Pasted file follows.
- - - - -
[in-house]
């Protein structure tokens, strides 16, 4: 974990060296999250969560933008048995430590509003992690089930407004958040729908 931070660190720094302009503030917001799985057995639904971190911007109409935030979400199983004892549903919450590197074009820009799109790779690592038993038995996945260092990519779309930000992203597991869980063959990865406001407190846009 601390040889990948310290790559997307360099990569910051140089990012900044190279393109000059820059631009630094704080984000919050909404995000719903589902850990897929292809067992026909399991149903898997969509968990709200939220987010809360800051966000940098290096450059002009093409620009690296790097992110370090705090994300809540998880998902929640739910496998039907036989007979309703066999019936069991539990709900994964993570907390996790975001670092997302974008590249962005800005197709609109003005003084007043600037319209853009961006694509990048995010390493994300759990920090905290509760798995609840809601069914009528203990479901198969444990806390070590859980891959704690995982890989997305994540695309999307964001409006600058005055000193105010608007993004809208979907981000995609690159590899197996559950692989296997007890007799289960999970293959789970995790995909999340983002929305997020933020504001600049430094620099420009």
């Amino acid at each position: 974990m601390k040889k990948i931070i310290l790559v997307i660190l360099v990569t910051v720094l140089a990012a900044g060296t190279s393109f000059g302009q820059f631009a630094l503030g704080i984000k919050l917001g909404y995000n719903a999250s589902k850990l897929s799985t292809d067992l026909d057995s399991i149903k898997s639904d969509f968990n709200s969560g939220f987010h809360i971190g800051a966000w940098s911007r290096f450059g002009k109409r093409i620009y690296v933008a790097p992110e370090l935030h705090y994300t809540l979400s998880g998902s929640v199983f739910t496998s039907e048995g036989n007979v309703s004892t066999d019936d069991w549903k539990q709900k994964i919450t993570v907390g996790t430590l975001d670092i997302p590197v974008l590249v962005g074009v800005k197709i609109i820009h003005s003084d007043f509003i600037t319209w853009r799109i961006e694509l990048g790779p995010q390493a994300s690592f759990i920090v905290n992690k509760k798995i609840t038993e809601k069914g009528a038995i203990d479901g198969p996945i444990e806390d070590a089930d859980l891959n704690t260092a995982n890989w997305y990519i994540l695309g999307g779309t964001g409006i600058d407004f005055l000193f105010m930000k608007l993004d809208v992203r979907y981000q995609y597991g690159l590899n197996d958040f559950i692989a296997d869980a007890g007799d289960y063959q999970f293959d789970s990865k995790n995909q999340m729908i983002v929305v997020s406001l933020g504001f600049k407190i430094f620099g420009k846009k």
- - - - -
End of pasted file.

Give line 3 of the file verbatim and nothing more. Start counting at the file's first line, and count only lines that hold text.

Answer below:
């Amino acid at each position: 974990m601390k040889k990948i931070i310290l790559v997307i660190l360099v990569t910051v720094l140089a990012a900044g060296t190279s393109f000059g302009q820059f631009a630094l503030g704080i984000k919050l917001g909404y995000n719903a999250s589902k850990l897929s799985t292809d067992l026909d057995s399991i149903k898997s639904d969509f968990n709200s969560g939220f987010h809360i971190g800051a966000w940098s911007r290096f450059g002009k109409r093409i620009y690296v933008a790097p992110e370090l935030h705090y994300t809540l979400s998880g998902s929640v199983f739910t496998s039907e048995g036989n007979v309703s004892t066999d019936d069991w549903k539990q709900k994964i919450t993570v907390g996790t430590l975001d670092i997302p590197v974008l590249v962005g074009v800005k197709i609109i820009h003005s003084d007043f509003i600037t319209w853009r799109i961006e694509l990048g790779p995010q390493a994300s690592f759990i920090v905290n992690k509760k798995i609840t038993e809601k069914g009528a038995i203990d479901g198969p996945i444990e806390d070590a089930d859980l891959n704690t260092a995982n890989w997305y990519i994540l695309g999307g779309t964001g409006i600058d407004f005055l000193f105010m930000k608007l993004d809208v992203r979907y981000q995609y597991g690159l590899n197996d958040f559950i692989a296997d869980a007890g007799d289960y063959q999970f293959d789970s990865k995790n995909q999340m729908i983002v929305v997020s406001l933020g504001f600049k407190i430094f620099g420009k846009k």